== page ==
“The fact of the matter is we need more space if the school is going to continue adding to the student population in unprecedented amounts with each admissions cycle,” Alter said. “But we do not need another all access, hotel-like apartment complex. The pricing should be reasonable, not seek[ing] to take advantage of college students.”
“I recognize the need for additional housing units, but I ran on representing the student voice,” Govindarajan said. “It seems like most students at the moment would like to preserve Vintage, so I will explore the options to do so.”
UW-Madison senior Caroline Riordan agrees that destroying a local business for more expensive housing for students is not a solution to the crisis in Madison.
“Making rent each month while enrolled as a full-time student has been nothing short of a challenge,” Riordan said. “I believe tearing down one of the more affordable restaurants in downtown Madison to install additional luxury apartments is not the answer.”
Density a delicate balance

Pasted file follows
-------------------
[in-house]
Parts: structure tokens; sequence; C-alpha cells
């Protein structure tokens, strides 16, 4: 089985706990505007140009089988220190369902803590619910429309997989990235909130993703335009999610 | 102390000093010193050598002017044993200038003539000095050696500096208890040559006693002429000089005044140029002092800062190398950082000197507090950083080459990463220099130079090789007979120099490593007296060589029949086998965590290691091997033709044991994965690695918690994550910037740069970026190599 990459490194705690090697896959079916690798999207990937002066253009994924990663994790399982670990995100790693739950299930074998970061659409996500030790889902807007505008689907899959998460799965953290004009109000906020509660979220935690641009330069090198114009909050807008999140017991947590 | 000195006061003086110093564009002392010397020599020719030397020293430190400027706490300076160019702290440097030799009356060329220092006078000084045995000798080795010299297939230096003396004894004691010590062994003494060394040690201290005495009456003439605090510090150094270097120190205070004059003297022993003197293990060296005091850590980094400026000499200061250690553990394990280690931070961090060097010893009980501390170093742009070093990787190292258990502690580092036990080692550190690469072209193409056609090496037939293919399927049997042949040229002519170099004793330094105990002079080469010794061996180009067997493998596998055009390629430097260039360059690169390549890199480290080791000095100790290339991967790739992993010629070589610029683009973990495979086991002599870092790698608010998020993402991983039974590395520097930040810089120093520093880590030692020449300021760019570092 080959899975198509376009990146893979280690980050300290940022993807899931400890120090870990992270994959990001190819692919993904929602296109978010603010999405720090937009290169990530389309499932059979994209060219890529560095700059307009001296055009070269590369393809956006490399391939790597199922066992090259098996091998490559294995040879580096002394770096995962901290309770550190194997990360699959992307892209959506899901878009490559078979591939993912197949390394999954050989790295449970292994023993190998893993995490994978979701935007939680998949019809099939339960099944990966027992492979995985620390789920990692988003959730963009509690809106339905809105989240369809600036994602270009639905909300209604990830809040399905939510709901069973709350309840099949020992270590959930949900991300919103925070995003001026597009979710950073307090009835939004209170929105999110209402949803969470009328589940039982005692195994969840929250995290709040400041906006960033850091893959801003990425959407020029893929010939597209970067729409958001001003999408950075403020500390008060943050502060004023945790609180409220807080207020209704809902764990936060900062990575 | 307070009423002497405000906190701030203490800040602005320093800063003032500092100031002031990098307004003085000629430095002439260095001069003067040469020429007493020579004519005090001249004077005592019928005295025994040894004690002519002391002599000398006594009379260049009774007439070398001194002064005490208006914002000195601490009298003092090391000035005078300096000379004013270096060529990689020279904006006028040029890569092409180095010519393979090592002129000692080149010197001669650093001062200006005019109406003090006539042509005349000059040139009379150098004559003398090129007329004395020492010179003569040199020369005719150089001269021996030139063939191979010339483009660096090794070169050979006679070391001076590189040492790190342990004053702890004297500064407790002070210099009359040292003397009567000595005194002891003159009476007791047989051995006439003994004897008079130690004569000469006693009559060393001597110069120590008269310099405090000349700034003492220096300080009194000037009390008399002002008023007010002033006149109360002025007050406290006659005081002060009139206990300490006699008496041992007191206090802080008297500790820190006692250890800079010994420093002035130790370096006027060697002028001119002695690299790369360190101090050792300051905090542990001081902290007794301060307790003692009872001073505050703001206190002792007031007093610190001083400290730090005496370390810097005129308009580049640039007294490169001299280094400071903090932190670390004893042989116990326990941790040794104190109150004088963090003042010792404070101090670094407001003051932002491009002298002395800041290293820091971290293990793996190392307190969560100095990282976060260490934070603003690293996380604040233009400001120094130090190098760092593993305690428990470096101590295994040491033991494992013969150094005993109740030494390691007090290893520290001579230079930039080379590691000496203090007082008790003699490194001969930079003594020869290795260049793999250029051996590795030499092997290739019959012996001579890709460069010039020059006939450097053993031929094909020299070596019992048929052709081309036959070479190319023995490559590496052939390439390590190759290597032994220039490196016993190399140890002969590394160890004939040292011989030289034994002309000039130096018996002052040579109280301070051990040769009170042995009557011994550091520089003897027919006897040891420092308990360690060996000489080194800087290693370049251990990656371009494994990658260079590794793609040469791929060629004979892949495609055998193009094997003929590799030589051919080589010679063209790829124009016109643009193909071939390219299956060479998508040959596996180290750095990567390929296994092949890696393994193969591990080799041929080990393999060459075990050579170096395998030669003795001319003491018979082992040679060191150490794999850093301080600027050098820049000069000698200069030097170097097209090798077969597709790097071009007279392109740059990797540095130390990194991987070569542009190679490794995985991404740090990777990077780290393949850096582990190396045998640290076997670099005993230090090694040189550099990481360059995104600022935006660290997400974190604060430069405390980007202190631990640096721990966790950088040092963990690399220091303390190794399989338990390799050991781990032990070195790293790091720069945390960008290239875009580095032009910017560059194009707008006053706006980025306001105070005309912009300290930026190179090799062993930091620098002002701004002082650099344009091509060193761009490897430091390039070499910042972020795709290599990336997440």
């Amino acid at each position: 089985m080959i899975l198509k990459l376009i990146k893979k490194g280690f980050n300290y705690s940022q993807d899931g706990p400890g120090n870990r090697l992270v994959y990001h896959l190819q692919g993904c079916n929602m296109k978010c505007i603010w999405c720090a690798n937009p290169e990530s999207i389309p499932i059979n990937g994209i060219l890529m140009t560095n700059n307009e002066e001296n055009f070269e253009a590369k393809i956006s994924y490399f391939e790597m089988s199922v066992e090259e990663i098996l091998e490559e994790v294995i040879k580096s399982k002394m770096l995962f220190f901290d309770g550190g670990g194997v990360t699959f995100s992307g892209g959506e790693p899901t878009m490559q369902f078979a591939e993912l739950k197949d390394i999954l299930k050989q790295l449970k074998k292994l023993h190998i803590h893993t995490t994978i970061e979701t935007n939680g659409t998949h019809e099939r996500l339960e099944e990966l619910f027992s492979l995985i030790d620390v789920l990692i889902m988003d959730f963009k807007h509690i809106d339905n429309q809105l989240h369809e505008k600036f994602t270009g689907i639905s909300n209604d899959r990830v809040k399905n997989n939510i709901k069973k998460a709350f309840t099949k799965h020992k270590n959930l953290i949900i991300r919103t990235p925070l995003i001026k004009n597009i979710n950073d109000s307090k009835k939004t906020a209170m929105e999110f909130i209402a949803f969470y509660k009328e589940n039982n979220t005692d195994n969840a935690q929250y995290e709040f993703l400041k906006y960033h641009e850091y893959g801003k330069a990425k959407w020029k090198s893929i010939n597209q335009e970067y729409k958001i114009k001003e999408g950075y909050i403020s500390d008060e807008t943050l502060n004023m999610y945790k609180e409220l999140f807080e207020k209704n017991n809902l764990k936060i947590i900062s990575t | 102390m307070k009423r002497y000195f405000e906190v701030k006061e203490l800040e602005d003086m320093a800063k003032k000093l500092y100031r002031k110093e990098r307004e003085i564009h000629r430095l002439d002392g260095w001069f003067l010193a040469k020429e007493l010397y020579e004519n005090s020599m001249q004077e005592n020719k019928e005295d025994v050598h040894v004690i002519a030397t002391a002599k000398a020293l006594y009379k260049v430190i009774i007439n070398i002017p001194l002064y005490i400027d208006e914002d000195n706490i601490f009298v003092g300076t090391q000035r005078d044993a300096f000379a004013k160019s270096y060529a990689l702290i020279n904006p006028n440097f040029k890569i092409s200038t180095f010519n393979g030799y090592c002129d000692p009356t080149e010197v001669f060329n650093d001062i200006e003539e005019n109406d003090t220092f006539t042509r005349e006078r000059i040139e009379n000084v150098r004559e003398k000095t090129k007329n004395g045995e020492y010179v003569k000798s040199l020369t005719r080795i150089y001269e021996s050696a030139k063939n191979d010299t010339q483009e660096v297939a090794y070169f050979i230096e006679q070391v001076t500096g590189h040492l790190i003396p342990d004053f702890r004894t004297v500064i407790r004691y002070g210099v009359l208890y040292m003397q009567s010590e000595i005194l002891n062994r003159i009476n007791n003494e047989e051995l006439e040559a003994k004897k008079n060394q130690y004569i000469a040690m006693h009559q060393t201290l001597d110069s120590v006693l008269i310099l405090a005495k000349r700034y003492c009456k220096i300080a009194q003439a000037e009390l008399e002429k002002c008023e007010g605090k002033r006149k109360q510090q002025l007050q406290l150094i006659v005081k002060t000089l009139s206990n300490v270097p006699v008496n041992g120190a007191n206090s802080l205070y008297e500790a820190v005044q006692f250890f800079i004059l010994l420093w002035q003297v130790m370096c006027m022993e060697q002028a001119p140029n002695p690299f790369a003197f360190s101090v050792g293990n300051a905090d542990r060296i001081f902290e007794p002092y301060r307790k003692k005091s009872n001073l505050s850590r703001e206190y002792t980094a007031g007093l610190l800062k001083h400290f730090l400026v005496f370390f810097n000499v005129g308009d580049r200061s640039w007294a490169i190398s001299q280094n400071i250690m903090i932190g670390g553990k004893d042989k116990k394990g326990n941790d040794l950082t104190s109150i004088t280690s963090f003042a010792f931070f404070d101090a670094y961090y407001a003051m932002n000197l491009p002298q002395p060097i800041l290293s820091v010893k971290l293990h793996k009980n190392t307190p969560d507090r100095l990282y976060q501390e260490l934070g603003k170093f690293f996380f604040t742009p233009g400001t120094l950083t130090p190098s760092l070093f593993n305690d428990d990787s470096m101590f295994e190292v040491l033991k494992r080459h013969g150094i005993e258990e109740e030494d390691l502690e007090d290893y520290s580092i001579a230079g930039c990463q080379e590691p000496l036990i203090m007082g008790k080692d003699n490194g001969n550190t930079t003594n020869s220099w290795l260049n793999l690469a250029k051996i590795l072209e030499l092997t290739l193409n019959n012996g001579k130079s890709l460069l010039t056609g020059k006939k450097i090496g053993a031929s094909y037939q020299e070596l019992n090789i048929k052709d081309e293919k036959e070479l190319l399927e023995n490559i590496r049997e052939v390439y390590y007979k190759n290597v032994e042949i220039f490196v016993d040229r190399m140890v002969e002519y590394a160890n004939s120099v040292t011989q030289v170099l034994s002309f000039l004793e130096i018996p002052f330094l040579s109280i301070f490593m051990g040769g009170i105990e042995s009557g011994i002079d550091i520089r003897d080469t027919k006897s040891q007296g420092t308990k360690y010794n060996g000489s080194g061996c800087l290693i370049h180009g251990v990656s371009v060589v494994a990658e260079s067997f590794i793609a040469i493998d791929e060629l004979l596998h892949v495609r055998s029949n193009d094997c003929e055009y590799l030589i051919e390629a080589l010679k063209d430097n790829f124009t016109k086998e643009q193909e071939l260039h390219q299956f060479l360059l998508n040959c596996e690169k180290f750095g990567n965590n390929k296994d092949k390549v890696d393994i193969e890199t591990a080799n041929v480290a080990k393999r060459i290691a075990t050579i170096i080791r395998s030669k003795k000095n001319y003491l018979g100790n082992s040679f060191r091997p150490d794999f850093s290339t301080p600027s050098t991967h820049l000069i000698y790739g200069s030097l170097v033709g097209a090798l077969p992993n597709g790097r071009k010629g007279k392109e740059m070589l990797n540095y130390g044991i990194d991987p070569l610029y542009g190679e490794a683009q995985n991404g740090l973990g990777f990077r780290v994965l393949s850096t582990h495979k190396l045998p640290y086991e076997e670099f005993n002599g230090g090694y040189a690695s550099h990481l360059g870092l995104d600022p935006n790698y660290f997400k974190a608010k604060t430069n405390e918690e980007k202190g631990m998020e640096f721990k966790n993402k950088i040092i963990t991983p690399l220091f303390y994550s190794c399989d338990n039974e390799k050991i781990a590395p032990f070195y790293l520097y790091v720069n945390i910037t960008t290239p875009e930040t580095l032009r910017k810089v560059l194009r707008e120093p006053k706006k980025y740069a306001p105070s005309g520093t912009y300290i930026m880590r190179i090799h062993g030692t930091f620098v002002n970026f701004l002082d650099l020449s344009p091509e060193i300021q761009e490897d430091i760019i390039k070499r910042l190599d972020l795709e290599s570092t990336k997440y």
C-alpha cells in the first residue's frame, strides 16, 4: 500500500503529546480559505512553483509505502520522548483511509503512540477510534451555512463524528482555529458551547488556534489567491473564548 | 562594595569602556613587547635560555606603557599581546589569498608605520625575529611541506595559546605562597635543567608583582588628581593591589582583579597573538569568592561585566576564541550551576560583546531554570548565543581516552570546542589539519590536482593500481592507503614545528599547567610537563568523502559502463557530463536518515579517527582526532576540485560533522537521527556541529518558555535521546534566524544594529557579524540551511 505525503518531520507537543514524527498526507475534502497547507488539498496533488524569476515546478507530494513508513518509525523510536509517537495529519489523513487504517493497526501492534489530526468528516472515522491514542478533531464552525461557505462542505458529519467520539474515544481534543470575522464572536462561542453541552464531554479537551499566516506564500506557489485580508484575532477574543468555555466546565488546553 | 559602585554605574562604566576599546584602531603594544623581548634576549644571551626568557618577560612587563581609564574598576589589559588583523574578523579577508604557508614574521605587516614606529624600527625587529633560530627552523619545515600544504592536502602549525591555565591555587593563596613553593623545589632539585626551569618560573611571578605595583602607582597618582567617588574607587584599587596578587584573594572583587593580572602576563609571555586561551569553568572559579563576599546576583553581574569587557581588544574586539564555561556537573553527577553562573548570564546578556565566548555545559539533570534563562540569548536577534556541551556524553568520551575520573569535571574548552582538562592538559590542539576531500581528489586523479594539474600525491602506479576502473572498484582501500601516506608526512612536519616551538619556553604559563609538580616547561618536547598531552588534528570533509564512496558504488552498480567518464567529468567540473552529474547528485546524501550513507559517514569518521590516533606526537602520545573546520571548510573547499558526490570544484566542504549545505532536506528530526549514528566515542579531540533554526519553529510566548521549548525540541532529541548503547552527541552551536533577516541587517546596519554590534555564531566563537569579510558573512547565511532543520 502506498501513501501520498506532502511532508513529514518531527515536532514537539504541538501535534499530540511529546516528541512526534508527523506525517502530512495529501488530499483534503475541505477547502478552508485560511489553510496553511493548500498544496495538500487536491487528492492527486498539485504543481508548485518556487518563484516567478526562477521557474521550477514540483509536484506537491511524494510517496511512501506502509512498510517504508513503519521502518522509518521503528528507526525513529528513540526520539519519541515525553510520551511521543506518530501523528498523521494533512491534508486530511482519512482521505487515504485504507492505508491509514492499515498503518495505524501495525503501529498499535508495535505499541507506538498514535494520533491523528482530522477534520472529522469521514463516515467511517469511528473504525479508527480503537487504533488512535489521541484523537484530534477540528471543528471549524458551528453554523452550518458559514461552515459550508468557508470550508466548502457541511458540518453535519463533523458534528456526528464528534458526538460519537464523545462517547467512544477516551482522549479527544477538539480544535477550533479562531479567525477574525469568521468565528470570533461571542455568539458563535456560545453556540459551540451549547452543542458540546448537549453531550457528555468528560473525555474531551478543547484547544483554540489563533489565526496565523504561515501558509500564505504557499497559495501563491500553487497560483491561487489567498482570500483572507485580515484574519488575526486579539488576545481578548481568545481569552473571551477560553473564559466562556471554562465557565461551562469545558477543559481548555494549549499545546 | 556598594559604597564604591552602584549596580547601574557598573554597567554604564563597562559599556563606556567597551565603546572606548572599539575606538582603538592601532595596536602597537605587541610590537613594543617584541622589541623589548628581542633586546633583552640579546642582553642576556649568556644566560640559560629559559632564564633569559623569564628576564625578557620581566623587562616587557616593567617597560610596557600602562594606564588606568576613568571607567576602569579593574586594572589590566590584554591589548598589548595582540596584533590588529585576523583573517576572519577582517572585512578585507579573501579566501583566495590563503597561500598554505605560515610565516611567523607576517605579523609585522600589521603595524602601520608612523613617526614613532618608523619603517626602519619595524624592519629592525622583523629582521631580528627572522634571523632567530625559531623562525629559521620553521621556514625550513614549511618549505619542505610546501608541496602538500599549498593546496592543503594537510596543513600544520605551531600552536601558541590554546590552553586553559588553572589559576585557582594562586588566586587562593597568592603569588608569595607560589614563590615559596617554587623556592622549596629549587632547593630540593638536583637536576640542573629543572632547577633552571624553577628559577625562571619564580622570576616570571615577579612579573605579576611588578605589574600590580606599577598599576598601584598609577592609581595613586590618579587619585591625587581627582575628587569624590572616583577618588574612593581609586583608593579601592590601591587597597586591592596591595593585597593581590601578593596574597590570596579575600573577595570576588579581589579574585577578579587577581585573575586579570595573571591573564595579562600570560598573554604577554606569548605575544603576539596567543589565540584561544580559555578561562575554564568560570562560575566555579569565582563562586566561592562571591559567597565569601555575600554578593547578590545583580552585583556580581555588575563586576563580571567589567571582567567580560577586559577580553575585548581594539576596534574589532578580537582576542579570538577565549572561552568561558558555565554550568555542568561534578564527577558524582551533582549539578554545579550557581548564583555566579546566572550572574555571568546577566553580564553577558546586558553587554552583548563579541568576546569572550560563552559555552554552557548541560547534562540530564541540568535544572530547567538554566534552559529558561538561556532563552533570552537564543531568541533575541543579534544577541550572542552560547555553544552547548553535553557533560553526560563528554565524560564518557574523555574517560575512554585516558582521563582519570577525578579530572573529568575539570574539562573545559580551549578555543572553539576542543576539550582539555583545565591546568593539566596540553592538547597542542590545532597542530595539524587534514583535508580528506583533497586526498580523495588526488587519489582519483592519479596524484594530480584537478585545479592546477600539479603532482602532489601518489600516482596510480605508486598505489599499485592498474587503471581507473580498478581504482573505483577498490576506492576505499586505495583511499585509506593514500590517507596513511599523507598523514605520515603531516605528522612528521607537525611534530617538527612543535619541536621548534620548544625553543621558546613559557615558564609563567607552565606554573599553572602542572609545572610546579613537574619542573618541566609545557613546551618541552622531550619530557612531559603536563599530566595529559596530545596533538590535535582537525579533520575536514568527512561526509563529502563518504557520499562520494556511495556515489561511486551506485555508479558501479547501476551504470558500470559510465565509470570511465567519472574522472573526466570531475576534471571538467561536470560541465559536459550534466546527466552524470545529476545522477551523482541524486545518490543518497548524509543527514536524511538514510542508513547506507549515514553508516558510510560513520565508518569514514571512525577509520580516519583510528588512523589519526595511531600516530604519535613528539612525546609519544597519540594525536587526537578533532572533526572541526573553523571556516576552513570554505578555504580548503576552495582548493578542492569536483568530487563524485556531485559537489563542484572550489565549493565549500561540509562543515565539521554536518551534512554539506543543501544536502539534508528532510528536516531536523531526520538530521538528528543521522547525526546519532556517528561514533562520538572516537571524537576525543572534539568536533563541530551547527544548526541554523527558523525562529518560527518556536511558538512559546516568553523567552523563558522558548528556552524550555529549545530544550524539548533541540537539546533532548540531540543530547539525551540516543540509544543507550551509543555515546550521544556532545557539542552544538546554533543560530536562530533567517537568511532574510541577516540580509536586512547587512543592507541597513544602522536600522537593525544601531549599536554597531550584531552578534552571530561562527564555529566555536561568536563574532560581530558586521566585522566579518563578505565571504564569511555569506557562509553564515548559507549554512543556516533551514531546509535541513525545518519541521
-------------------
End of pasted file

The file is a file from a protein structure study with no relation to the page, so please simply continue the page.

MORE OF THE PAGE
Govindarajan wants to explore other options to solve the student housing crisis, including upzoning single-family homes south of Regent Street and west of Camp Randall.
“I believe that redeveloping these areas to include more density and increased height can really help address the housing crisis,” Govindarajan said. “Furthermore, many of these single-family houses are old and have a lot of problems for residents. Redeveloping them can address this concern as well.”
Govindarajan hopes upzoning will allow the city to add more units without increasing rent.
“I want to clarify that I'm not calling for an elimination of all single-family housing, and exclusively want to focus on the immediate off-campus area where students already are the majority of residents,” he said. “The more housing units there are, the less rent will increase.”
Riordan believes the new apartment project will exacerbate the housing crisis and push students out of Madison.
“Consider the Wisconsin Idea; if the city is unaffordable, students will get their degree and go elsewhere,” Riordan said. “All knowledge provided to them will leave as well, so what are we really giving back to our community?”
While students and residents aim to protect their beloved bar and restaurant, Govindarajan said the demolition of Vintage contributes to the larger crisis that impacts both students and the city.
“None of this would've happened without all the feedback, personal stories and outreach we received — it must continue otherwise our concerns may never be addressed," Govindarajan said. “Change doesn't happen overnight, but we just lit the spark for change."